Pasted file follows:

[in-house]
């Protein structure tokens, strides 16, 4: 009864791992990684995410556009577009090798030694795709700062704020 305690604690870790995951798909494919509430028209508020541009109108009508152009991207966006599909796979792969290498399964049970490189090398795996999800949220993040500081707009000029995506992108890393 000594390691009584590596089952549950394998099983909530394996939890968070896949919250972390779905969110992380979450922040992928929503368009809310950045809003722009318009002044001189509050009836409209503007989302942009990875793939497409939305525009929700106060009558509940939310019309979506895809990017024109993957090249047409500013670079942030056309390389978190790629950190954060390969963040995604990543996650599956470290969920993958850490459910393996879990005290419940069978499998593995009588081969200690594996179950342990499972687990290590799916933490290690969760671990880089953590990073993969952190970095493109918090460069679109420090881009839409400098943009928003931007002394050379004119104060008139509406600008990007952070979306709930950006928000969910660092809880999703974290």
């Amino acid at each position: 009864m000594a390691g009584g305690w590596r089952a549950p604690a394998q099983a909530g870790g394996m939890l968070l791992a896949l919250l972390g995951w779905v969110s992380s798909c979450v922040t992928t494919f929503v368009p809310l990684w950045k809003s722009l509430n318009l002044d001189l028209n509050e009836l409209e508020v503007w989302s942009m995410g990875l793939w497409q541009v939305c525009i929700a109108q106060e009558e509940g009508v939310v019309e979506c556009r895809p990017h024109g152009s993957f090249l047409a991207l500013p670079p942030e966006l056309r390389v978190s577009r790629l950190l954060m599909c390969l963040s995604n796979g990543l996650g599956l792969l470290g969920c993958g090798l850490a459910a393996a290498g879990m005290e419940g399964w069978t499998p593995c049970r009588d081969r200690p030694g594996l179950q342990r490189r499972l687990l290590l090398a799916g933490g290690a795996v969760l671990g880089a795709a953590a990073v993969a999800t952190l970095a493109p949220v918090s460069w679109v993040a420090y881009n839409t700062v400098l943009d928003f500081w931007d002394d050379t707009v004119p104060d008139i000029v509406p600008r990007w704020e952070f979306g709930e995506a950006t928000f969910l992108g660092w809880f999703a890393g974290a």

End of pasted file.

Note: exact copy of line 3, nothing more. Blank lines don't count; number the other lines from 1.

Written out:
């Amino acid at each position: 009864m000594a390691g009584g305690w590596r089952a549950p604690a394998q099983a909530g870790g394996m939890l968070l791992a896949l919250l972390g995951w779905v969110s992380s798909c979450v922040t992928t494919f929503v368009p809310l990684w950045k809003s722009l509430n318009l002044d001189l028209n509050e009836l409209e508020v503007w989302s942009m995410g990875l793939w497409q541009v939305c525009i929700a109108q106060e009558e509940g009508v939310v019309e979506c556009r895809p990017h024109g152009s993957f090249l047409a991207l500013p670079p942030e966006l056309r390389v978190s577009r790629l950190l954060m599909c390969l963040s995604n796979g990543l996650g599956l792969l470290g969920c993958g090798l850490a459910a393996a290498g879990m005290e419940g399964w069978t499998p593995c049970r009588d081969r200690p030694g594996l179950q342990r490189r499972l687990l290590l090398a799916g933490g290690a795996v969760l671990g880089a795709a953590a990073v993969a999800t952190l970095a493109p949220v918090s460069w679109v993040a420090y881009n839409t700062v400098l943009d928003f500081w931007d002394d050379t707009v004119p104060d008139i000029v509406p600008r990007w704020e952070f979306g709930e995506a950006t928000f969910l992108g660092w809880f999703a890393g974290a």